Some of our enzymes have a bite. They can be helpful if they sink their fangs into the membranes of disease-causing bacteria. Sometimes, however, they tear into the membranes of our own cells, causing excess inflammation. Consider an enzyme called secreted phospholipase A2 group IIA (sPLA2-IIA). It has long been known to play a critical role in defense against bacterial infections. But according to a new study, sPLA2-IIA can contribute to multiple organ failure and death in COVID-19 patients.

This finding emerged from a lipidomics analysis of plasma samples taken from patients with mild or severe COVID-19, and from patients who ultimately succumbed to COVID-19. Higher plasma sPLA2-IIA levels were found in deceased patients vs. those in patients with severe or mild COVID-19.

Additional details appeared August 24 in the Journal of Clinical Investigation, in an article titled, “Group IIA secreted phospholipase A2 is associated with the pathobiology leading to COVID-19 mortality.” The article’s senior author, Floyd H. Chilton, PhD, a professor of nutritional science at the University of Arizona, noted that when sPLA2-IIA becomes an activated enzyme and circulates at high levels, it has the capacity to “shred” the membranes of vital organs.

“It’s a bell-shaped curve of disease resistance versus host tolerance,” Chilton explained. “In other words, this enzyme is trying to kill the virus, but at a certain point it is released in such high amounts that things head in a really bad direction, destroying the patient’s cell membranes and thereby contributing to multiple organ failure and death.”

Previous research has shown that the enzyme destroys microbial cell membranes in bacterial infections, and that it has a genetic ancestry similar to that of a key enzyme found in snake venom. The protein, Chilton elaborated, “shares a high sequence homology to the active enzyme in rattlesnake venom.”

One of the study’s co-authors, Charles E. McCall, MD, a professor of molecular medicine at Wake Forest University, noted that sPLA2-IIA is known to be prevalent in severe inflammation events, such as bacterial sepsis, as well as in hemorrhagic and cardiac shock.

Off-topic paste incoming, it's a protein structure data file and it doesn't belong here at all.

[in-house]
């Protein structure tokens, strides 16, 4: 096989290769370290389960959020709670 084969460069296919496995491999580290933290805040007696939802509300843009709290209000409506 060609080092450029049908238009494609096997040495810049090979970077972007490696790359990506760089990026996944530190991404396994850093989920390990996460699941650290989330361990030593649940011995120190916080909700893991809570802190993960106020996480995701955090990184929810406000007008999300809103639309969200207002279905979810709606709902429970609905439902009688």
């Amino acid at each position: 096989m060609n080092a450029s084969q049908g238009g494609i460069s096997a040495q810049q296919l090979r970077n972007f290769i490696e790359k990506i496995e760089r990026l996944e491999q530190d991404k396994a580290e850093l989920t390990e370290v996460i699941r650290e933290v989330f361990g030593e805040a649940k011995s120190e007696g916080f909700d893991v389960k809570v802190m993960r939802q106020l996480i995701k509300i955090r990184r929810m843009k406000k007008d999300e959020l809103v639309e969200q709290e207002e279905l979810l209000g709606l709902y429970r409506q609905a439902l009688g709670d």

In the current study, untargeted/targeted lipidomics and focused biochemistry were performed on 127 plasma samples, and metabolites associated with sPLA2-IIA activity and mitochondrial dysfunction were found to circulate at high levels in severe COVID-19 patients.

“Deceased COVID-19 patients had higher levels of circulating, catalytically active sPLA2-IIA, with a median value 9.6-fold higher than mild patients and 5.0-fold higher than severe COVID-19 survivors,” the article’s authors reported. “Elevated sPLA2-IIA levels paralleled several indices of COVID-19 disease severity (e.g., kidney dysfunction, hypoxia, multiple organ dysfunction).”

The study was limited to small cohorts, Chilton admitted, but he added that they reflected a dedicated effort to track multiple clinical parameters under difficult circumstances. “As opposed to most studies that are well planned out over the course of years,” he pointed out, “this was happening in real time on the ICU floor.”

Study co-author Maurizio Del Poeta, MD, a professor of microbiology and immunology at Stony Brook University, led a team of scientists that collected stored plasma samples, analyzed medical charts, and tracked down critical clinical data from 127 patients hospitalized at Stony Brook University between January and July 2020. A second independent cohort included a mix of 154 patient samples collected from Stony Brook and Banner University Medical Center in Tucson between January and November 2020.

The researchers were able to analyze thousands of patient data points using machine learning algorithms. Beyond traditional risk factors such as age, body mass index, and preexisting conditions, the researchers also focused on biochemical enzymes, as well as patients’ levels of lipid metabolites.

“In this study, we were able to identify patterns of metabolites that were present in individuals who succumbed to the disease,” said lead study author Justin Snider, PhD, an assistant research professor at the University of Arizona. “The metabolites that surfaced revealed cell energy dysfunction and high levels of the sPLA2-IIA enzyme. The former was expected but not the latter.”

Using the same machine learning methods, the researchers developed a decision tree to predict COVID-19 mortality. Most healthy individuals have circulating levels of the sPLA2-IIA enzyme hovering around half a nanogram per milliliter. According to the study, COVID-19 was lethal in 63% of patients who had severe COVID-19 and levels of sPLA2-IIA equal to or greater than 10 nanograms per milliliter.

“Many patients who died from COVID-19 had some of the highest levels of this enzyme that have ever been reported,” Chilton observed.

The current study presents findings indicating that circulating levels of sPLA2-IIA could be the most important factor in predicting which patients with severe COVID-19 eventually succumb to the virus. The findings also suggest therapeutic possibilities. “With clinically tested inhibitors available,” the study’s authors concluded, “this study supports sPLA2-IIA as a therapeutic target to reduce COVID-19 mortality.”

An additional possibility was raised by Chilton: “Like venom coursing through the body, sPLA2-IIA has the capacity to bind to receptors at neuromuscular junctions and potentially disable the function of these muscles. Roughly a third of people develop long COVID, and many of them were active individuals who now can’t walk 100 yards. The question we are investigating now is: If this enzyme is still relatively high and active, could it be responsible for part of the long COVID outcomes that we’re seeing?”

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